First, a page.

Recently, there has been a big change in the way people think about the environment and about how they’re living on this planet. While not the norm as yet, self-sustaining homes are certainly becoming more popular because of this. And the idea of living ‘off-grid’ is something that many people are starting to consider. Although there will be plenty of challenges associated with this kind of lifestyle, the long-term positives outweigh the negatives.
One thing that you would need to consider, of course, is the cost of creating a self-sustaining home. Read on to find out more about what this would cost you and how you can offset those costs in the end.
Cost Of Land And Building
Assuming you want to buy a property from scratch, you will need some land to build it on, and this will be the first cost to consider. How much you spend will depend entirely on how much land you need to buy and where you need to buy it. When you have a budget in mind, the best thing to do is to speak to a land expert who can source you the ideal plot.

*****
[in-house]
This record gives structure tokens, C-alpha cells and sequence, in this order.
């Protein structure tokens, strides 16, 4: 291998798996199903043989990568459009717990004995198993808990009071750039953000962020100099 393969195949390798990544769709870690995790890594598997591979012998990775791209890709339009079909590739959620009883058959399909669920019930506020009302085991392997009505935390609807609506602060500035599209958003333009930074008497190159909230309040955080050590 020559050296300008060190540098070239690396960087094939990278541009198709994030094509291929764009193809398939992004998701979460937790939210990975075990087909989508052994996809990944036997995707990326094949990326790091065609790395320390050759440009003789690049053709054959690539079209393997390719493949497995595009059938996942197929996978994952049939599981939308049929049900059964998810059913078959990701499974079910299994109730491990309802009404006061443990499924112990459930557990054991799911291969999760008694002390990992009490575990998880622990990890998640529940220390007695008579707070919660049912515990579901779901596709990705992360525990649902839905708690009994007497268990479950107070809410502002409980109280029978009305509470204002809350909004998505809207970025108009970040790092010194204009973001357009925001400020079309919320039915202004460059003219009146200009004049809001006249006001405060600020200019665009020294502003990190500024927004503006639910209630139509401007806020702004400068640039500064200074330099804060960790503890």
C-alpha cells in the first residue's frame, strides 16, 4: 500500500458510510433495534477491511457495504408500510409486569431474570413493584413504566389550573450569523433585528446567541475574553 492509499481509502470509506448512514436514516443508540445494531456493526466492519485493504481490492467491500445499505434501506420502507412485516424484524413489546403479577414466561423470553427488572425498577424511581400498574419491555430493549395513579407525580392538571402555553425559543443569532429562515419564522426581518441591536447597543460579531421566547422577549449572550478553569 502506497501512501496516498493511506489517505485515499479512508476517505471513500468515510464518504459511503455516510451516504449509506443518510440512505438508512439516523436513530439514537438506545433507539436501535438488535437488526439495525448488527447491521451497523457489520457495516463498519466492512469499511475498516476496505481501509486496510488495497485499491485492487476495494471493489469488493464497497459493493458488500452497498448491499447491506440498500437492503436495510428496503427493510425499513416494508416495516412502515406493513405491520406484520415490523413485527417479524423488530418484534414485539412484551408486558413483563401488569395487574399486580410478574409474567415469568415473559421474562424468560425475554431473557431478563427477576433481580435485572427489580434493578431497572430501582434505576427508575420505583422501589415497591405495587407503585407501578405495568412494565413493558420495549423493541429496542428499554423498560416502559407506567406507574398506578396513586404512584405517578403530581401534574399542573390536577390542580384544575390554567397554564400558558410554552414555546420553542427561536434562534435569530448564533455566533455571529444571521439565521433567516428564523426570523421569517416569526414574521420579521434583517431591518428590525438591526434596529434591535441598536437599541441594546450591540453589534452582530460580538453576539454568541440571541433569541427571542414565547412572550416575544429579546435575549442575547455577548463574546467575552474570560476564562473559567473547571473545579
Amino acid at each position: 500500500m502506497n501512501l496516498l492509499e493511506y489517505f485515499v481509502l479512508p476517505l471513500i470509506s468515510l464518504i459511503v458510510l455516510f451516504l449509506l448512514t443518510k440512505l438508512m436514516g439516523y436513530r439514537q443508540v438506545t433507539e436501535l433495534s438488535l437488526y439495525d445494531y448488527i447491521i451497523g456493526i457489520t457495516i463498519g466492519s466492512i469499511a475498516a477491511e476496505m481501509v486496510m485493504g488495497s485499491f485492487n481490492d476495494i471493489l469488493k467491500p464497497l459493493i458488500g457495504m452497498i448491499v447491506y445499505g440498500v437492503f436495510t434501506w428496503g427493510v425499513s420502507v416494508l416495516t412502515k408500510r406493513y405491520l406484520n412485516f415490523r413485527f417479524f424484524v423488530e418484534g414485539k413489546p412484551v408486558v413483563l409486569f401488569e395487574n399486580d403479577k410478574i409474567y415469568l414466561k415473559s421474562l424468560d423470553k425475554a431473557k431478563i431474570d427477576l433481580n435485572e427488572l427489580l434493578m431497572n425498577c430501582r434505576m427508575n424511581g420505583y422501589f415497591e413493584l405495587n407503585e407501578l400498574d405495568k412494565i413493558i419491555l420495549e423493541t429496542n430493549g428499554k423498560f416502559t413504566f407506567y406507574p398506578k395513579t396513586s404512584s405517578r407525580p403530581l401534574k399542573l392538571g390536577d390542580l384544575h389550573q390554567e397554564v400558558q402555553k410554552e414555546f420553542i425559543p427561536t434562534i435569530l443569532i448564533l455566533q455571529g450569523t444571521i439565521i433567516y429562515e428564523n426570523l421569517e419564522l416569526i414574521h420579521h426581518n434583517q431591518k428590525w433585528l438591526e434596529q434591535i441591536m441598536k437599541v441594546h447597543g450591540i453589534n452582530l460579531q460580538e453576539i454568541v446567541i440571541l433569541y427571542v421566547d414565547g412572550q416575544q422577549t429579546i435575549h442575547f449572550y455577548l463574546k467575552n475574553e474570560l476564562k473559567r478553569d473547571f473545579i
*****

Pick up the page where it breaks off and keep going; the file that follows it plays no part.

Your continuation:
Once you have the land, you’ll then need to build the property. Again, this will differ from place to place, so it’s worth speaking to Philadelphia architects to get some idea of how much it might cost.
Cost To Run
The house is going to save you money in the long-term due to its sustainability factor – that’s one of the big benefits of building this kind of property in the first place, as well as the fact that it will help the planet hugely. However, that doesn’t mean that there won’t be other things to pay out for, at least initially.
Energy bills still need to be paid out until the house becomes entirely self-sustaining. It can take anything from months to years to become completely self-sufficient, so be aware that you might still need to ‘import’ electricity and water until you have enough for yourself. The same goes for your food.
Plus, you’ll need to spend money to ensure that the house is self-sustaining in the first place. This might mean installing solar panels, digging a well, or creating a vegetable garden – or all of the above, plus more. Many people choose to take out a short-term loan to cover these initial costs, knowing that the money they save overall will help them to pay it back more quickly.
There’s no doubt that building a self-sustaining home is going to cost you money. From the land to the labor costs and materials to the fact that self-sustainability doesn’t happen overnight, you could be spending many hundreds of thousands of dollars. Yet when you consider that you would have spent the same on a normal house but that ordinary house wouldn’t be good for the planet and wouldn’t eventually pay you back and allow you to live off-grid, you’ll see that it’s money well spent.
This is a collaborative post.